tagline
WETA

Search LD OnLine

Get our free newsletter

advertisement

Forums
Events and Announcements

HELP! need advice on autism


Author Message
Joined: Nov 03, 2005
Posts: 69140
Other Topics
Posted Nov 03, 2002 at 7:53:32 AM
Subject: HELP! need advice on autism

I am cuurently working in an inner-city school in a special-education preschool classroom. I am finding this classroom and this education department very frustrating. I am a one-on-one with this 5 year old autistic girl. She is mainly non-verbal. She will repeat words that i say sometimes but she is usually in her own world and it is hard to get her to stay focused with the other children. When I talk to her, its like everything is just going right over her head. I think that she is in th wrong program. I feel that she should be in a 230 day program. I think that she needs a more intense classroom. Also the teacher of the classroom is not special-ed certified, which I find very frustrating. She really does not know how to deal with special-ed students. Basically she feels that if a student has a one-on-one, it is not her responsibility to teach that student, it is the one-on-one's job. Which it is not my job. I am there as an extra set of hands to help the teacher with this little girl. It is not my job to teach her. I don't have my bachelor's degree yet. I find it heartbreaking. When I try to share information with her that I have learned in school she just brushes me off and says that I think that I know everything. Which I do not. I have an associates in art in special ed/ regular ed, so I do have a little more experience with speacial ed children than she does. Also, I am working on my bachelor's degree and I go to school full-time at night. I just try to be helpful to help her out. my question is how can I stimulate this little girl to be able to teach her? Since the teacher is not going to do it, I have to try something. In the mean time, I just pray that they will get someone that is qualified to work in that classroom. HELP!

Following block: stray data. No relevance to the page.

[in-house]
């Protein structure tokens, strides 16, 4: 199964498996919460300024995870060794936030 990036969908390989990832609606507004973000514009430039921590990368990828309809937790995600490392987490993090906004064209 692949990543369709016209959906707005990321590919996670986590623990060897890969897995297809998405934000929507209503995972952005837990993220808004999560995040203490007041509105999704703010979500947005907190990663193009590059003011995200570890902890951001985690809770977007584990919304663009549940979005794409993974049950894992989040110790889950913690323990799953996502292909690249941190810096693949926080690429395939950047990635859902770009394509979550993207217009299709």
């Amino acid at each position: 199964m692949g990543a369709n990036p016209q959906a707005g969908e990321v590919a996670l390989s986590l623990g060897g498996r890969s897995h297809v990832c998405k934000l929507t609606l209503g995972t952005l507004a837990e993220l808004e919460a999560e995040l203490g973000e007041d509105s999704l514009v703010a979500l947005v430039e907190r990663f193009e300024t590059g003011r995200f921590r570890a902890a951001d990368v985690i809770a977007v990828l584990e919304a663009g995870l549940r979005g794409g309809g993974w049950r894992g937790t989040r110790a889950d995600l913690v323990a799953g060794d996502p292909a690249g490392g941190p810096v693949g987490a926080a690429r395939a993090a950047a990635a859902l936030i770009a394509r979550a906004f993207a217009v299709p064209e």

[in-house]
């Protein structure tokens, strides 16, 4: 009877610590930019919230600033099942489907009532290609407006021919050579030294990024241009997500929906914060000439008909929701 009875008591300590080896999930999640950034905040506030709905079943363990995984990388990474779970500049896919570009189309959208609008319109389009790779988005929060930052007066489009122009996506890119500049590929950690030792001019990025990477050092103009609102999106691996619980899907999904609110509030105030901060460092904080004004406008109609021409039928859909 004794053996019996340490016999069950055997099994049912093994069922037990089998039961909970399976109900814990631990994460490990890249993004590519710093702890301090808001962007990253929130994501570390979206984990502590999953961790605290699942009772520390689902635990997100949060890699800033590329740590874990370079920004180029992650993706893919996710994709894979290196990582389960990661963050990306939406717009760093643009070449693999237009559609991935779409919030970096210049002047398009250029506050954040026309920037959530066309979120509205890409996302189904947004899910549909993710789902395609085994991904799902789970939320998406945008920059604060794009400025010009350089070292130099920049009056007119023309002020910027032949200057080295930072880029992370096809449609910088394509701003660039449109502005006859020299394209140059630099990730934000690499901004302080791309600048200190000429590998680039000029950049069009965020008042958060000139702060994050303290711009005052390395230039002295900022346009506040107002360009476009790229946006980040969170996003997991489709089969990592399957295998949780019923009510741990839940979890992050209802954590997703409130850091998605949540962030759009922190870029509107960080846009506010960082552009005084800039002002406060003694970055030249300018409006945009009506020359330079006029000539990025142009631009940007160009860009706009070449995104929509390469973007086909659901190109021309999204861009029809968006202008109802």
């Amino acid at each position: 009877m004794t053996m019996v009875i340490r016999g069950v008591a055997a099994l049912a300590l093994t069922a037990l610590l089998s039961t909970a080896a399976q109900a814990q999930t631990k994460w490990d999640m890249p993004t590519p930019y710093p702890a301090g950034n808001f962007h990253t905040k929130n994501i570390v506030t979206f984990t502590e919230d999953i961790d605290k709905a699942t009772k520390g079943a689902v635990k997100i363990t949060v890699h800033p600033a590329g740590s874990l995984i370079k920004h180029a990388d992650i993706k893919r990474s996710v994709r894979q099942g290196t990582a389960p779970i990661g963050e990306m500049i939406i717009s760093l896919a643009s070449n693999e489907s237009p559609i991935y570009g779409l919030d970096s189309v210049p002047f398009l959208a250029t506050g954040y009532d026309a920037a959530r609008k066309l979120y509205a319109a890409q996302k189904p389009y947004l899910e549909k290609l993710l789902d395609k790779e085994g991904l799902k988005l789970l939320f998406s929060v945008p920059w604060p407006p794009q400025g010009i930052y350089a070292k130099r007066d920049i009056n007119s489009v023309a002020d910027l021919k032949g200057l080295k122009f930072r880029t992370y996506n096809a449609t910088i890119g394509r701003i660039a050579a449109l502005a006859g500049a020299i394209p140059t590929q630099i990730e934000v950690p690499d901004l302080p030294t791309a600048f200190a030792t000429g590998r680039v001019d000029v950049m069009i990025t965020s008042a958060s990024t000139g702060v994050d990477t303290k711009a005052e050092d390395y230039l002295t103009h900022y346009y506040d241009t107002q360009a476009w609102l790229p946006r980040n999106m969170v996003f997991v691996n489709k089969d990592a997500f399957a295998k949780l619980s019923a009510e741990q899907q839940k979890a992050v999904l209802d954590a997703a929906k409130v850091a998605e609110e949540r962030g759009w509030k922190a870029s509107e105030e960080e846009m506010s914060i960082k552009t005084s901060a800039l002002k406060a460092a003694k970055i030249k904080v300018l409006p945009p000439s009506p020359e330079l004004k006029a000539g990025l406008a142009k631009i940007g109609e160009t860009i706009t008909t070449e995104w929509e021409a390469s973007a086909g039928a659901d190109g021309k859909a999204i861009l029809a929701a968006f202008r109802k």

Back to top Profile Email
Anonymous
Joined Apr 17, 2014
Posts: 69140

Other Topics
Posted:Nov 04, 2002 9:03:33 PM

I hope you can find someone at the school to talk with about this, sometimes it takes awhile to figure out who will help. TO start though yu want as much as possible to be in picutres rather than words. Find out if you have Boardmaker or access to any picutres that are similar, ask the principle if the teacher doesn't know. If not, use that art degree and draw. Draw basic objects and insturctions. Put ittle drawings in sequence. Write down basic classroom rules with concomitant picutres. Kids with autism often think better in pictures so keep it visual.

Back to top Profile Email
Anonymous
Joined Apr 17, 2014
Posts: 69140

Other Topics
Posted:Nov 09, 2002 11:02:32 AM

Hi Mellissa-Thanks so much for advocating for this child. I am a parent of a six year old son with high functioning autism. Although he is very verbal and very bright he is none the less autistic. "Typical" settings without autistic friendly supports simply to not work for him and everyone suffers. It is not fair to the little girl you work, yourself and even the other classmates(kids know so much more than we give them credit for and they may be quite confused as to what's up with this child). I would go over this teacher's head. Every one answers to some one and if she feels it is apropriate and professional to simply dismiss this child, then I my opinion, as a parent who deals with autism 24/7, she not professional at all. She need not be a special needs expert to recognize this little girl needs more or different then what her current school is able to provide,or in your case not provide. I would get in touch with the Autism Society of America, and the state branch(every state has a local Aut. Soc.)
Just type in Autism Society of America on Google or what ever and it should
get you there. Your already a better teacher than the one you work under!
Good luck with your education and future and THANKS again for looking out for this child's best interest, these kids need people like you on their side!

Back to top Profile Email